Cleaner skies leave global warming forecasts uncertain

Will reduced air pollution hasten climate change?


Sun block: ‘global dimming’ caused by air pollution may have been masking the greenhouse effect. Credit: D. MILLER/DMI

Finally, some good news about the state of our planet. Studies of the amount of sunlight making it through the atmosphere suggest that our air is getting cleaner, thanks to reduced industrial emissions and the use of particulate filters.

But there's a nasty sting in the tail. Scientists are concerned that aerosols and dust in the air may have been shielding us from the worst of global warming. They don't know how extra solar radiation will affect future temperatures.

A downward trend in the amount of sunlight reaching the planet's surface, known as ‘global dimming’, has been noticed since measurements began in the late 1950s, but consensus that it was a global phenomenon was reached only last year (see Nature doi:10.1038/news040517-7; 2004 ). Many scientists have been reluctant to discuss the effect, fearing it would be used as an excuse to ignore the consequences of global warming.

They don't need to worry about that any more. Two studies, reported in Science, conclude that since 1990 the dimming has been replaced by brightening (M. Wild et al. Science 308, 847–850; 2005 and R. T. Pinker, B. Zhang and E. G. Dutton Science 308, 850–854; 2005). It has taken years to collect enough data for a statistically significant analysis, says Martin Wild, an atmospheric scientist at the Swiss Federal Institute of Technology in Zurich.

Wild and an international team of scientists analysed data from hundreds of ground stations around the world. They found that the amount of radiation reaching Earth's surface fell by 4–6% between 1960 and 1990, but that the trend has since reversed nearly everywhere — although the total amount of radiation has not yet reached 1960 levels.

The result is backed up by a second study, led by Rachel Pinker from the University of Maryland, College Park, which infers a similar, albeit smaller, trend from satellite data.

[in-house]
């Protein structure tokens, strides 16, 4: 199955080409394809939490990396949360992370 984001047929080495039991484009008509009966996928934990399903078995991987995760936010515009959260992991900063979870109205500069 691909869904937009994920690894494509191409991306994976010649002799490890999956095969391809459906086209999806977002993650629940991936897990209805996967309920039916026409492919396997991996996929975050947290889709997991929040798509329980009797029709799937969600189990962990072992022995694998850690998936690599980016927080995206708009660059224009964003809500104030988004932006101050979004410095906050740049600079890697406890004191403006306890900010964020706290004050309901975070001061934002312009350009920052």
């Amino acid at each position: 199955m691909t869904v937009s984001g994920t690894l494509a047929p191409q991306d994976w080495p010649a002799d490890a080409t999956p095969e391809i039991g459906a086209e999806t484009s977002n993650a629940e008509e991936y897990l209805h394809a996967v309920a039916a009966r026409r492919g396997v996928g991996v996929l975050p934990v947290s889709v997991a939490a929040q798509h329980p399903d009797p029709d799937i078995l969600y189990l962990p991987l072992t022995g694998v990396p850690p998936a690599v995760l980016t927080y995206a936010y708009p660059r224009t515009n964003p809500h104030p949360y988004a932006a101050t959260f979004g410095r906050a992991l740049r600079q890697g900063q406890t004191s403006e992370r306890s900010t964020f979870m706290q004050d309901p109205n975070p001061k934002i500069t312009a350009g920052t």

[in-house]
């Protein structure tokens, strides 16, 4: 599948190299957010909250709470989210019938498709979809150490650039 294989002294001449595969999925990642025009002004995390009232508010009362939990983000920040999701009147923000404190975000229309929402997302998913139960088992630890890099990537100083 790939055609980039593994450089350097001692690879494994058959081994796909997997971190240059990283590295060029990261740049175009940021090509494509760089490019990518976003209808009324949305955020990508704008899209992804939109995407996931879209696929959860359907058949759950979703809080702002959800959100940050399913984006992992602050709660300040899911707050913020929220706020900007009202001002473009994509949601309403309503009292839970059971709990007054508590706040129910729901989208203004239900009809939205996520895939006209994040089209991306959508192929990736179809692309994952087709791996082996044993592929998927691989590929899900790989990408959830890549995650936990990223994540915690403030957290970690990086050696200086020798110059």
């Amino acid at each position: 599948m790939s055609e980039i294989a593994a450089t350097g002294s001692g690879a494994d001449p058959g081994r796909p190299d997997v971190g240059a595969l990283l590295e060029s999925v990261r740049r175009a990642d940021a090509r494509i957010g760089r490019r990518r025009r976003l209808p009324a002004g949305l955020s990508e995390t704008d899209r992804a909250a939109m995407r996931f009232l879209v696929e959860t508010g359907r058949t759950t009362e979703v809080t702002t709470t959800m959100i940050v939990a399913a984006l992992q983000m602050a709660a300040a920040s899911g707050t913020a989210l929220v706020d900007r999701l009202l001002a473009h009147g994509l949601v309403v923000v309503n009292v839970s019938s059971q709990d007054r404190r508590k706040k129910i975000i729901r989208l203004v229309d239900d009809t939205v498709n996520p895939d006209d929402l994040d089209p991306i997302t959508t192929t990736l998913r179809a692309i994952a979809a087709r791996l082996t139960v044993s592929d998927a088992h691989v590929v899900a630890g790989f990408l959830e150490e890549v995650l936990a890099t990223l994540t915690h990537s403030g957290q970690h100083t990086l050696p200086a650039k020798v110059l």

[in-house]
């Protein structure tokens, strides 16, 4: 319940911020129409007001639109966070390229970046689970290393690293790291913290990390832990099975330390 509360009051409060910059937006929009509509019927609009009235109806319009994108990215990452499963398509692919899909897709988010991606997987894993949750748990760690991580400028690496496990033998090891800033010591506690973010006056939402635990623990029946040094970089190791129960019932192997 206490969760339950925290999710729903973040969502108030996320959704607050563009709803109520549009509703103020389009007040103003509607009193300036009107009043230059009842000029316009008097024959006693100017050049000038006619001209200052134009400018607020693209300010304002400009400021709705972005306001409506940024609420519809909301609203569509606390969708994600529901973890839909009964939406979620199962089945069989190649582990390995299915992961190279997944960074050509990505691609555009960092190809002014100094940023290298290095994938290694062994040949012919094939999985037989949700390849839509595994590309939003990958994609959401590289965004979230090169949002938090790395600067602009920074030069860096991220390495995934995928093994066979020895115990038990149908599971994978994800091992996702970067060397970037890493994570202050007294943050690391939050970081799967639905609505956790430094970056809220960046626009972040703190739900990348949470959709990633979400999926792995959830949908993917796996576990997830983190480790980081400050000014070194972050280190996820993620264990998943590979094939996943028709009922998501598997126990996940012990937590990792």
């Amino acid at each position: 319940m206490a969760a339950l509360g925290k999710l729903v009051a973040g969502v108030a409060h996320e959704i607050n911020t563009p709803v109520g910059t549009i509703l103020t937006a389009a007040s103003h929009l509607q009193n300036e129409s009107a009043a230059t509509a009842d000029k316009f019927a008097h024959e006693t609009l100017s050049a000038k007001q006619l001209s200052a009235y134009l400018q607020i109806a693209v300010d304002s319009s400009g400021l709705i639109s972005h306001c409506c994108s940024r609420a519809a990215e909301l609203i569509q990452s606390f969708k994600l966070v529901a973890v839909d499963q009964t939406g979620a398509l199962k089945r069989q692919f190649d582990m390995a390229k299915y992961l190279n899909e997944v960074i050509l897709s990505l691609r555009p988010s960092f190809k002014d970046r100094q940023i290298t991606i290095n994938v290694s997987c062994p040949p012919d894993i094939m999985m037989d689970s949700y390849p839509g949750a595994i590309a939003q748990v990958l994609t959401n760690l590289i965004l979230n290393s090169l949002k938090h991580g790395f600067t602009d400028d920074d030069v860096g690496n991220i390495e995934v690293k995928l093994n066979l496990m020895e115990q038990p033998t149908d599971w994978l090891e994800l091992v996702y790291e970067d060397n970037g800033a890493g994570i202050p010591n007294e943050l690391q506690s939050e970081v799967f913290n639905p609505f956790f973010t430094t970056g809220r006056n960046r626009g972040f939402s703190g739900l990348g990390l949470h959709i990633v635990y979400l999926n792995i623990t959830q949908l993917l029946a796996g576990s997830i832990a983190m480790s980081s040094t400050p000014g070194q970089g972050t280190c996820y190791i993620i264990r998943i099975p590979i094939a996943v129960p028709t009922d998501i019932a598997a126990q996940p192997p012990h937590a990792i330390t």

“The good news is that the atmosphere has become cleaner and more transparent,” says Andreas Macke, a meteorologist at the Leibniz Institute of Marine Sciences in Kiel, Germany. The collapse of communist economies in the late 1980s and the subsequent decrease in industrial pollutants released in the area was probably a major factor.

Wild and his team did detect continued dimming in some highly polluted areas, such as India, where vast clouds of smog from burning fossil fuels and wildfires darken the sky for long periods each year. But there was a brightening trend in China, despite the country's booming, fossil-fuel-intensive industry. “I am surprised,” says Wild, adding that he can only speculate that the use of clean-air technologies in China may be more widespread and efficient than previously thought.

The question now is how the trend towards cleaner air will affect global temperatures. “It is clear that the greenhouse effect has been partly masked in the past by air pollution,” says Macke.

Wild is investigating just how much was masked. He has yet to publish his results but he estimates that, until 1990, air pollution protected us from at least 50% of the warming that would have otherwise occurred.


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Schiermeier, Q. Cleaner skies leave global warming forecasts uncertain. Nature 435, 135 (2005).

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